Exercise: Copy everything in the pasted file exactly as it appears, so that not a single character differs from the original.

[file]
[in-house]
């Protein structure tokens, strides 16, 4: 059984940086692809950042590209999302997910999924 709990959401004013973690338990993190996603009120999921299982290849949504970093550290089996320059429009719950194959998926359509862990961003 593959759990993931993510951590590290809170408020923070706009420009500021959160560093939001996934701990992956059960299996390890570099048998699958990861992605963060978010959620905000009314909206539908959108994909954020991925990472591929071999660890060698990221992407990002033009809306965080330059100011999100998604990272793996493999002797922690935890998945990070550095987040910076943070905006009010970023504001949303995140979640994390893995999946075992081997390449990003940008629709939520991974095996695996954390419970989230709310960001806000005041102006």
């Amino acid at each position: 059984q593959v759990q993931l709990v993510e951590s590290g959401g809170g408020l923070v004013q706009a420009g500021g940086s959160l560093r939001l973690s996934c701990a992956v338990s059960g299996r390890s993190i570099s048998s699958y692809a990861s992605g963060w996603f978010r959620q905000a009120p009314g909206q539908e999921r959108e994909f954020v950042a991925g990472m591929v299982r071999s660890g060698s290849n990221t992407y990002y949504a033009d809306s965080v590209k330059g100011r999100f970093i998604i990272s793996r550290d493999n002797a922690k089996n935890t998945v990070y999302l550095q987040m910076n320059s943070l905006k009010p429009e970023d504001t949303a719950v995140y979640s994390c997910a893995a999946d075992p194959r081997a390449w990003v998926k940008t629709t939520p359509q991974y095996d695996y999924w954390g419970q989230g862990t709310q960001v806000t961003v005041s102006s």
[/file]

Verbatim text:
[in-house]
């Protein structure tokens, strides 16, 4: 059984940086692809950042590209999302997910999924 709990959401004013973690338990993190996603009120999921299982290849949504970093550290089996320059429009719950194959998926359509862990961003 593959759990993931993510951590590290809170408020923070706009420009500021959160560093939001996934701990992956059960299996390890570099048998699958990861992605963060978010959620905000009314909206539908959108994909954020991925990472591929071999660890060698990221992407990002033009809306965080330059100011999100998604990272793996493999002797922690935890998945990070550095987040910076943070905006009010970023504001949303995140979640994390893995999946075992081997390449990003940008629709939520991974095996695996954390419970989230709310960001806000005041102006």
């Amino acid at each position: 059984q593959v759990q993931l709990v993510e951590s590290g959401g809170g408020l923070v004013q706009a420009g500021g940086s959160l560093r939001l973690s996934c701990a992956v338990s059960g299996r390890s993190i570099s048998s699958y692809a990861s992605g963060w996603f978010r959620q905000a009120p009314g909206q539908e999921r959108e994909f954020v950042a991925g990472m591929v299982r071999s660890g060698s290849n990221t992407y990002y949504a033009d809306s965080v590209k330059g100011r999100f970093i998604i990272s793996r550290d493999n002797a922690k089996n935890t998945v990070y999302l550095q987040m910076n320059s943070l905006k009010p429009e970023d504001t949303a719950v995140y979640s994390c997910a893995a999946d075992p194959r081997a390449w990003v998926k940008t629709t939520p359509q991974y095996d695996y999924w954390g419970q989230g862990t709310q960001v806000t961003v005041s102006s």